With everything needed to start simulating, we jumped right into Autodesk CFD, and built out our model using the the proper velocity, pressure, and slip boundary conditions. At Fastway, we are always striving for a mesh independent solution, and every analyst should do this. Therefore, early simulations start relatively coarse ,and tighten up as we review the results and how they look. For example, we know for our average wind speed steady state analysis, that our free stream velocity is 10 mph. If the walls of your analysis are too close to your flow impedance, then it will start to "squeeze" the flow, and create additional error into the analysis (yes, this is true even if you use the slip/symmetry condition). If the analysis volume is too large, then you just end up waiting too long for results.
To optimize our air volume, we used an iso-volume set to 9.5mph and watched it's shape as we changed the size of the "virtual wind tunnel" that we had created. After just a handful of iterations were able to cut down the size of the volume quite a bit, and then use the extra computing power to add finer mesh details at the billboard. This ensured that we could get the proper boundary layer mesh height associated to our turbulence model. This increases the numerical accuracy of our force predictions. Recall that for K-epsilon, you should have a y+ value between 30 and 300, and for K-omega, y+ should be equal to 1.
THE CFD RESULTS
Before we start looking at CFD results (and especially before we start extracting force values), it is critical to do some simple hand calcs. If you recall, we strategically chose a "simple" billboard design (the cantilevered Monopole), which is basically just a vertical plate. Assuming the airflow is perfectly normal to the billboard, the force acting on it is equivalent to the change in momentum of the air. Assuming the air hits the billboard and comes to a complete stop (velocity = zero), that results in the equation below.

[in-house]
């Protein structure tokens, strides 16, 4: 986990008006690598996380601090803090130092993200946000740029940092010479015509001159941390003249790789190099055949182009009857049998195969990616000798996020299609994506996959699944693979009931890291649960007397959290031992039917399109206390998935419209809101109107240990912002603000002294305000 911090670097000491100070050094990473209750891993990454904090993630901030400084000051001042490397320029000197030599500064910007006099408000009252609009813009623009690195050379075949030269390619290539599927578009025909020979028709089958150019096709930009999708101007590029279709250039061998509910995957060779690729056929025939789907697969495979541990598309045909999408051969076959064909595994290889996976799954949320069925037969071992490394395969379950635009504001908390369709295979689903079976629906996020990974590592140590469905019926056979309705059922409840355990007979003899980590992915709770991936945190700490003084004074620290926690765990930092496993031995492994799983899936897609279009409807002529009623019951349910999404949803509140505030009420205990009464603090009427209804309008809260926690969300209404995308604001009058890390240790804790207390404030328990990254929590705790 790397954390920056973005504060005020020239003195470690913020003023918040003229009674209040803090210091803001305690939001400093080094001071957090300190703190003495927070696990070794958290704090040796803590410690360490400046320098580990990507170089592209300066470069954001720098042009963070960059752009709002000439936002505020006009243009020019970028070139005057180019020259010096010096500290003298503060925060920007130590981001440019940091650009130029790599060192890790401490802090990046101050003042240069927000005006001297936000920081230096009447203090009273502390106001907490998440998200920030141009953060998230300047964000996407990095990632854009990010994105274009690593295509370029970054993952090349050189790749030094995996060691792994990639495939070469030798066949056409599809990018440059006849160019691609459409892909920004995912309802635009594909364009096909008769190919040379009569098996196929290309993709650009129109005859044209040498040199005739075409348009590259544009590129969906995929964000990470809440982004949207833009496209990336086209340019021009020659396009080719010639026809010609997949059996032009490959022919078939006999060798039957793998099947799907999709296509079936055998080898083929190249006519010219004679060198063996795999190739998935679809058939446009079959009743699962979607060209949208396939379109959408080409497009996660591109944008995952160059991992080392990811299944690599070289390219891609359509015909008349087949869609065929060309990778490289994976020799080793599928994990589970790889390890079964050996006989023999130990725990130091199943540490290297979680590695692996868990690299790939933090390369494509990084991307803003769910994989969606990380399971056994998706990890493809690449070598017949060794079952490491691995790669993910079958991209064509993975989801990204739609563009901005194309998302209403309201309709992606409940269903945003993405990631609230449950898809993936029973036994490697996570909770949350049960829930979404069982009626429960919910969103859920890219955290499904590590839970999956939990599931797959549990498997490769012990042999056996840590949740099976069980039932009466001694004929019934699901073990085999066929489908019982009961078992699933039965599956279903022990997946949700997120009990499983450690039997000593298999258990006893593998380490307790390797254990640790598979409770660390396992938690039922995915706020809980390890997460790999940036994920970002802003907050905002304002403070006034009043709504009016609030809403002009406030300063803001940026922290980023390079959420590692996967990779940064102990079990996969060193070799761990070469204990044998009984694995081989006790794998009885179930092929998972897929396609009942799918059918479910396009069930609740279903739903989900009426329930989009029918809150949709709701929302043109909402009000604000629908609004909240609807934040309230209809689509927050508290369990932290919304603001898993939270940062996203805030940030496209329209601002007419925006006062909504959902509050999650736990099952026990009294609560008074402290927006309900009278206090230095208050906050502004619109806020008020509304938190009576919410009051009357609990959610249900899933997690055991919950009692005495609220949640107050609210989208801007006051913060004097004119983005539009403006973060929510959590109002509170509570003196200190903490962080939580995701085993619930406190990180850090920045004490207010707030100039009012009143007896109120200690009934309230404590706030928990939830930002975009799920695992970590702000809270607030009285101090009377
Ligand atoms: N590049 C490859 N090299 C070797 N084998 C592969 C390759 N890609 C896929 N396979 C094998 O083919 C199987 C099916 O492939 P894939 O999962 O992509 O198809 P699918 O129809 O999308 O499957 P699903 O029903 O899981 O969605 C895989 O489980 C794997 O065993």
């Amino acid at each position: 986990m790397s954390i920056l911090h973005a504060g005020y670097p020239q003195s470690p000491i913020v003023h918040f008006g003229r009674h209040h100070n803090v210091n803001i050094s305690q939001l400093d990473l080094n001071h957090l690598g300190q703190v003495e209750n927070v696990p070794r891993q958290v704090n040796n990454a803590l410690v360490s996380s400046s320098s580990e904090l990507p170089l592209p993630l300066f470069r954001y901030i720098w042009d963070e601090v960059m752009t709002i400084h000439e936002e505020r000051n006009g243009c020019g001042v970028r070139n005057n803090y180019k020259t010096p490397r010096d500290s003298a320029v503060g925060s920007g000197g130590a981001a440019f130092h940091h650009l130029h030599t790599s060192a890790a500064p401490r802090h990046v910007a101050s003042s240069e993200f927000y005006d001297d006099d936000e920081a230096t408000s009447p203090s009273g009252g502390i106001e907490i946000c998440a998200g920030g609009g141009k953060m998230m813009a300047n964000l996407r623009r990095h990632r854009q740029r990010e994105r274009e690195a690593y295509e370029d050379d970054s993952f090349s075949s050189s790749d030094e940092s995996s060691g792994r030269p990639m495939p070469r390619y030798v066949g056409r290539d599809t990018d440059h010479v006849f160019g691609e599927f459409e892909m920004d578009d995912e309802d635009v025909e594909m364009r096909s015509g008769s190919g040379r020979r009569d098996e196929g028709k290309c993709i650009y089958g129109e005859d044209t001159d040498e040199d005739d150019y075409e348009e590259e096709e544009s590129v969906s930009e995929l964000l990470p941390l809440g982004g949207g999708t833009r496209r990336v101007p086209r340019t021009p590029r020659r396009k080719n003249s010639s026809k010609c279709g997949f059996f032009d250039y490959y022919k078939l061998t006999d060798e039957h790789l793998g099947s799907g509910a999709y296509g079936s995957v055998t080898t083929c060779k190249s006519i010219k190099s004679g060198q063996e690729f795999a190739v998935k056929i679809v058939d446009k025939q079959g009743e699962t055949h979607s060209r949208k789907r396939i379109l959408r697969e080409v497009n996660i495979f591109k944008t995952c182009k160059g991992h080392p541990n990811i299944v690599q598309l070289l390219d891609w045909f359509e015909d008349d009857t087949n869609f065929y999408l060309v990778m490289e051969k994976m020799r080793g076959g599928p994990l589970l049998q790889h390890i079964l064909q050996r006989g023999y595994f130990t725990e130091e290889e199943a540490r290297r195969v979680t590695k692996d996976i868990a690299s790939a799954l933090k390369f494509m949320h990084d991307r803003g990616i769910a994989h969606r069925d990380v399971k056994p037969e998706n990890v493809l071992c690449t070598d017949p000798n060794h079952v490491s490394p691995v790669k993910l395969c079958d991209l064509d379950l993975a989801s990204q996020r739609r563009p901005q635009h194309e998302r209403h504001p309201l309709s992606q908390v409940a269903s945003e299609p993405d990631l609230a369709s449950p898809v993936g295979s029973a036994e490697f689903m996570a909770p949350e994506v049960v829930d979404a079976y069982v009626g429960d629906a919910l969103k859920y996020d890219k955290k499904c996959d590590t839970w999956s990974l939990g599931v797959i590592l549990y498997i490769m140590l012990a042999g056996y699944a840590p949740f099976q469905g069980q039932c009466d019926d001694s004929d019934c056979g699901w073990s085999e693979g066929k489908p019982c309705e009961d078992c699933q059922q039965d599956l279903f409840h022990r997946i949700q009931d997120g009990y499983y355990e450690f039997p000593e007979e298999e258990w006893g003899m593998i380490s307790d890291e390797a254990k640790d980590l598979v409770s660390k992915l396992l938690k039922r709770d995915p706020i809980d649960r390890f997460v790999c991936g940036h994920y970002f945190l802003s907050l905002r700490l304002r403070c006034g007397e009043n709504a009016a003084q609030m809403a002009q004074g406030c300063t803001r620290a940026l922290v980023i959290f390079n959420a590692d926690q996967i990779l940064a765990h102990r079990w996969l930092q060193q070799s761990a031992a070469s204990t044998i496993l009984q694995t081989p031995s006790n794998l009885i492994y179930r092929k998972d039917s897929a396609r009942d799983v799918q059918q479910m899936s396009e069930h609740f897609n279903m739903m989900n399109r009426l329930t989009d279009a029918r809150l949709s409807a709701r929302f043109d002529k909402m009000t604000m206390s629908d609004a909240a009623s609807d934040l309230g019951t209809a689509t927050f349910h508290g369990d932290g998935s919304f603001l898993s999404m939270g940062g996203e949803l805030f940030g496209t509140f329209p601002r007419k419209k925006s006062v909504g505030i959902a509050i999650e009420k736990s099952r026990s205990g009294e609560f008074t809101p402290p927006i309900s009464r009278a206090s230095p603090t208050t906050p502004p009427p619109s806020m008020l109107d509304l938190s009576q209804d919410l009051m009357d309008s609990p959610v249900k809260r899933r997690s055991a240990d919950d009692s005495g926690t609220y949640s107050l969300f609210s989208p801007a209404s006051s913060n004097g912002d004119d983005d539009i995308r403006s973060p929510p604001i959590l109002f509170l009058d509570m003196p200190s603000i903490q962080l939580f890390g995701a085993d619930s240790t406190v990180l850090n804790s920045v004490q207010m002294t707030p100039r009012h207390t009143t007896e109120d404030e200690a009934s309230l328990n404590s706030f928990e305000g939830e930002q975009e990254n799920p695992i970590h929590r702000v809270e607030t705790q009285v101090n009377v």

When we enter the wind velocities and compare to the theoretical values, we get correlation within 15%, which is not bad considering the actual CAD is more complex than a theoretical vertical plate, and we are using a steady-state, Reynolds Averaged Navier Stokes approach - there are always several sources of potential error (hopefully they cancel each other out!).
PREPARING THE CAD FOR FEA
With the results of the CFD analysis in our hands, now we can turn our attention to the structural aspects of our investigation. First, we need to prepare our CAD model for import into Nastran In-CAD. Since our area of interest has shifted to the mechanical structure, and not the airflow around it, we must ensure the we have the proper level of detail.
MODELING 2D BEAMS VS 3D SOLIDS
Full disclosure: in order to properly map the CFD results to FEA, we need to have the same 3D volumes in both models. Simplifying weldments to 2D Beam elements is an accepted practice, but in our case won't work for mapping the direct CFD pressures. We include it here for an academic exercise, however if you are more interested in directly mapping the CFD results, skip to the next section.
DIRECTLY MAPPING CFD RESULTS TO FEA
A SIMPLIFIED METHOD FOR ANALYZING OUR BILLBOARD
STRUCTURAL FEA RESULTS - STATIC
WEIGHT ANALYSIS OF THE BILLBOARD
MODAL ANALYSIS OF THE BILLBOARD
DISCUSSION AND NEXT STEPS...